November 2020 Well-being Newsletter



Hello and welcome to my newsletter!  Every month I will be bringing you news, practical tips and suggestions, useful information, free guided relaxation downloads and more – all to help promote relaxation and a positive mental attitude to support your mental health and well-being.



Autumn is well underway and you can really feel the change in the air.  Some of us love the approaching winter.  A good friend of mine likes nothing better than to draw the curtains on the dark afternoons and enjoy feeling warm, safe and cosy indoors with her family.  However, not all of us are as enthusiastic about the approach of the dark nights and possible cold, wet weather.  If you’re in the latter group, it’s quite normal to feel a little bit down occasionally at this time of year.  You can take a look at the tips below for some ideas on how to nurture yourself and boost your mood.

If you find yourself feeling really very miserable every winter, you may be suffering with SAD – Seasonal Affective Disorder. This can be a very unpleasant condition for which you may consider seeking some help.




















Visit this month's blog to read more about SAD


Watch this short Video on Seasonal affective Disorder


Some tips to help keep you buoyant through the winter


Wrap up and get outdoors

Exercise in the outdoors, especially amongst nature, is known to reduce the stress hormone cortisol and boost the flow of endorphins, those feel-good factors which help us feel happier and cope better with life’s challenges. 


Eat a healthy, balanced diet

A balanced diet is so important for overall health and to boost immunity in the winter. There is research to suggest that what we eat may affect not just our physical health, but also our mental health and wellbeing.  Whilst a healthy diet can help promote mental well-being, it should always sit alongside any other treatments recommended by your doctor.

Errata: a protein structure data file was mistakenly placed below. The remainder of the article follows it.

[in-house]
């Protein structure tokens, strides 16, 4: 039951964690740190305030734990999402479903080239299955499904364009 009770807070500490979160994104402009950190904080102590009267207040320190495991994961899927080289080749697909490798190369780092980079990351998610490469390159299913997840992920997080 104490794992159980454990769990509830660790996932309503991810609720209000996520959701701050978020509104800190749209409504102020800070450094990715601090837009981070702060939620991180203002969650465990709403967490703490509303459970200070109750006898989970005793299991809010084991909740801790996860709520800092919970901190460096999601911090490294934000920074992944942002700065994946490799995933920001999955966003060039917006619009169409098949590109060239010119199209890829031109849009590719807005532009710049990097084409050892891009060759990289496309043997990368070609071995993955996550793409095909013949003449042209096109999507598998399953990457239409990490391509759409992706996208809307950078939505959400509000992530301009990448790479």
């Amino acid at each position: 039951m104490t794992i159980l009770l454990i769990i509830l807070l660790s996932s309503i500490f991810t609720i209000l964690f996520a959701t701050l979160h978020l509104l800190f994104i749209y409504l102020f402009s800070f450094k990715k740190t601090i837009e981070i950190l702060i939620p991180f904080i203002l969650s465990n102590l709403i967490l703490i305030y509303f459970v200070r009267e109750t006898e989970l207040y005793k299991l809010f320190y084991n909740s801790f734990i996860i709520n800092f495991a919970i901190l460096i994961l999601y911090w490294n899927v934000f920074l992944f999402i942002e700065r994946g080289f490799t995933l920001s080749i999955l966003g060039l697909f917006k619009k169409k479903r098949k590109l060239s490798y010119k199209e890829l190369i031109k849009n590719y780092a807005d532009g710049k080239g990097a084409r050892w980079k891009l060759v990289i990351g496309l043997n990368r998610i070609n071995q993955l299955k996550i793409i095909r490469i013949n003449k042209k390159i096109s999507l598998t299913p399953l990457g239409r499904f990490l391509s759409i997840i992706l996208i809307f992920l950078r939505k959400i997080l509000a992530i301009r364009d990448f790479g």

There is a wealth of information about healthy eating available online. 

You might choose to look at the NHS Eat Well Guide  which provides detailed information on how to achieve a healthy, balanced diet.


Try to get as much natural sunlight as possible

Reduced levels of sunlight in the winter can lead to a reduction in the synthesis of Vitamin D. This important vitamin is thought to play a part in the synthesis of both dopamine and serotonin, and low levels of these brain neurotransmitters have been found to be associated with depression.


Consider using a lightbox

These simulate the sunlight that's missing during the darker winter months and may improve the winter blues by encouraging your brain to reduce the production of melatonin (a hormone that makes you sleepy) and increase the production of serotonin (a hormone that affects your mood).


Make the effort to do the things you know you enjoy

It can be tempting not to bother when we are feeling down.  But positive action and interaction are proven by neuroscience to promote those mood-boosting endorphins. Arrange an outing with friends, get on the phone for a catch-up with a loved one, book a massage, watch a funny film.  Partaking of small pleasures little and often is a really important way of developing and sustaining the positive mindset that is so important in helping to regulate your mood.  


Hygge it up!

Hygge (pronounced hoo-ga) doesn’t have a literal English translation. It’s a Danish word which encompasses cosiness, well-being and contentment. Embrace the seasonal opportunities to get warm and cosy, maybe sitting by a roaring fire in the company of good friends and loved ones, treating yourself to your favourite warm drink or comfort food, creating a cosy ambience with candles or soft lighting.... 
















Those are just 6 suggestions.  If you follow them, you’ll be making a great start - but there’s so much more. 

What are your tips for beating the blues?  I would love to hear from you!


November 4th is National Stress Awareness Day

We all know what it’s like to feel stressed – being under pressure is a normal part of life. But becoming overwhelmed by stress can lead to mental health problems or make existing problems worse.  National Stress Awareness Day is a great opportunity to take a moment to think about our wellbeing and find advice or support on managing stress.  For information and support, you can contact the mental health charity MIND for advice on stress.

Wound up?  Then wind down!

Please join me Mondays to Fridays at 9.30pm on Life and Soul Radio for my Wind Down Zone – half an hour of guided relaxation to help you relax before bedtime.


The Wind Down Zone with Debbie Morton


Until next month – keep warm, keep cosy, keep well!



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